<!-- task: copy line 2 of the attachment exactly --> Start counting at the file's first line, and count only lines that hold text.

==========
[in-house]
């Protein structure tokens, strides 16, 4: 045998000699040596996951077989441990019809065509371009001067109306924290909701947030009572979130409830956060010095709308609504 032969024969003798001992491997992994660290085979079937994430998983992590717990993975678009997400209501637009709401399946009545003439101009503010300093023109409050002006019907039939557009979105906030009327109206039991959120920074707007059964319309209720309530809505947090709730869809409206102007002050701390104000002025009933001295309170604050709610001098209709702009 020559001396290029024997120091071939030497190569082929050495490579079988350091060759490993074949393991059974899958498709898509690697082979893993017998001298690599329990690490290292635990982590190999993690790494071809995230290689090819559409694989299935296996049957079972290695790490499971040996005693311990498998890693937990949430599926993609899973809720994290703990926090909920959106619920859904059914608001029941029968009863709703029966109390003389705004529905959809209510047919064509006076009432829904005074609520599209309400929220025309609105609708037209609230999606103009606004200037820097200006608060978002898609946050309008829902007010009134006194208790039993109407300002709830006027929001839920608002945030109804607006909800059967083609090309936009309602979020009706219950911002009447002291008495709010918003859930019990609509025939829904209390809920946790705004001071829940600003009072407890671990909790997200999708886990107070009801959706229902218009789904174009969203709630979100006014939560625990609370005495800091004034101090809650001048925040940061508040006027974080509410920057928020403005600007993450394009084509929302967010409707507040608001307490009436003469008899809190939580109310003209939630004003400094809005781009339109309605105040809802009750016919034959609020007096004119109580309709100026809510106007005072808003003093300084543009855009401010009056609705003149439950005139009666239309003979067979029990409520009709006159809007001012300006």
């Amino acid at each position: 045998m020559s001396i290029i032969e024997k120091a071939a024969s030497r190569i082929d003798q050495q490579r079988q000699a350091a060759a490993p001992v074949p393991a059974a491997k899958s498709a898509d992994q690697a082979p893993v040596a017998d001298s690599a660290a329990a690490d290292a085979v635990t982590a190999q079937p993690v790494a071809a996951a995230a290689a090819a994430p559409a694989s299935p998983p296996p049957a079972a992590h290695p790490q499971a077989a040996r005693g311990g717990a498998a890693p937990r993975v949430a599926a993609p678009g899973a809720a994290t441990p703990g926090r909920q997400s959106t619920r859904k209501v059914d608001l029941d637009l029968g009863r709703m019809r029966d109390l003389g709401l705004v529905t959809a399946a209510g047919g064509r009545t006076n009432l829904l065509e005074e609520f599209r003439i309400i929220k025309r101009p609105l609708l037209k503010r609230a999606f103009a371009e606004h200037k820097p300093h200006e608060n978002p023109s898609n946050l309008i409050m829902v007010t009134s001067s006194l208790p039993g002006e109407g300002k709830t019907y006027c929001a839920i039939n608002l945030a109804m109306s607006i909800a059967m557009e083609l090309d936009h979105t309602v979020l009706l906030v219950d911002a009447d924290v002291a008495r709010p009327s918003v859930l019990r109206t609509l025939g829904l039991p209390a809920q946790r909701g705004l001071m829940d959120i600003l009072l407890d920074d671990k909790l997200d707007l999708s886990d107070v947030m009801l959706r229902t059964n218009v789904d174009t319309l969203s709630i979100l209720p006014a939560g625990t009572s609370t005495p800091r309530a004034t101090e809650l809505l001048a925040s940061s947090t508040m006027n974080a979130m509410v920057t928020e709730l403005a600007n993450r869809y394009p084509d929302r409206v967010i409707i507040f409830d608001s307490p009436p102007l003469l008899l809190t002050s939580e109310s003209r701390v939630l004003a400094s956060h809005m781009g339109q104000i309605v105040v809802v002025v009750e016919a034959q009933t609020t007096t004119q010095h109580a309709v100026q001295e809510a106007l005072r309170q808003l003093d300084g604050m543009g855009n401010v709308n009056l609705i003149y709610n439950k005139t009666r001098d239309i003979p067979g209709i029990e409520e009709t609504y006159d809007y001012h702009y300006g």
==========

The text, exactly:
């Protein structure tokens, strides 16, 4: 045998000699040596996951077989441990019809065509371009001067109306924290909701947030009572979130409830956060010095709308609504 032969024969003798001992491997992994660290085979079937994430998983992590717990993975678009997400209501637009709401399946009545003439101009503010300093023109409050002006019907039939557009979105906030009327109206039991959120920074707007059964319309209720309530809505947090709730869809409206102007002050701390104000002025009933001295309170604050709610001098209709702009 020559001396290029024997120091071939030497190569082929050495490579079988350091060759490993074949393991059974899958498709898509690697082979893993017998001298690599329990690490290292635990982590190999993690790494071809995230290689090819559409694989299935296996049957079972290695790490499971040996005693311990498998890693937990949430599926993609899973809720994290703990926090909920959106619920859904059914608001029941029968009863709703029966109390003389705004529905959809209510047919064509006076009432829904005074609520599209309400929220025309609105609708037209609230999606103009606004200037820097200006608060978002898609946050309008829902007010009134006194208790039993109407300002709830006027929001839920608002945030109804607006909800059967083609090309936009309602979020009706219950911002009447002291008495709010918003859930019990609509025939829904209390809920946790705004001071829940600003009072407890671990909790997200999708886990107070009801959706229902218009789904174009969203709630979100006014939560625990609370005495800091004034101090809650001048925040940061508040006027974080509410920057928020403005600007993450394009084509929302967010409707507040608001307490009436003469008899809190939580109310003209939630004003400094809005781009339109309605105040809802009750016919034959609020007096004119109580309709100026809510106007005072808003003093300084543009855009401010009056609705003149439950005139009666239309003979067979029990409520009709006159809007001012300006």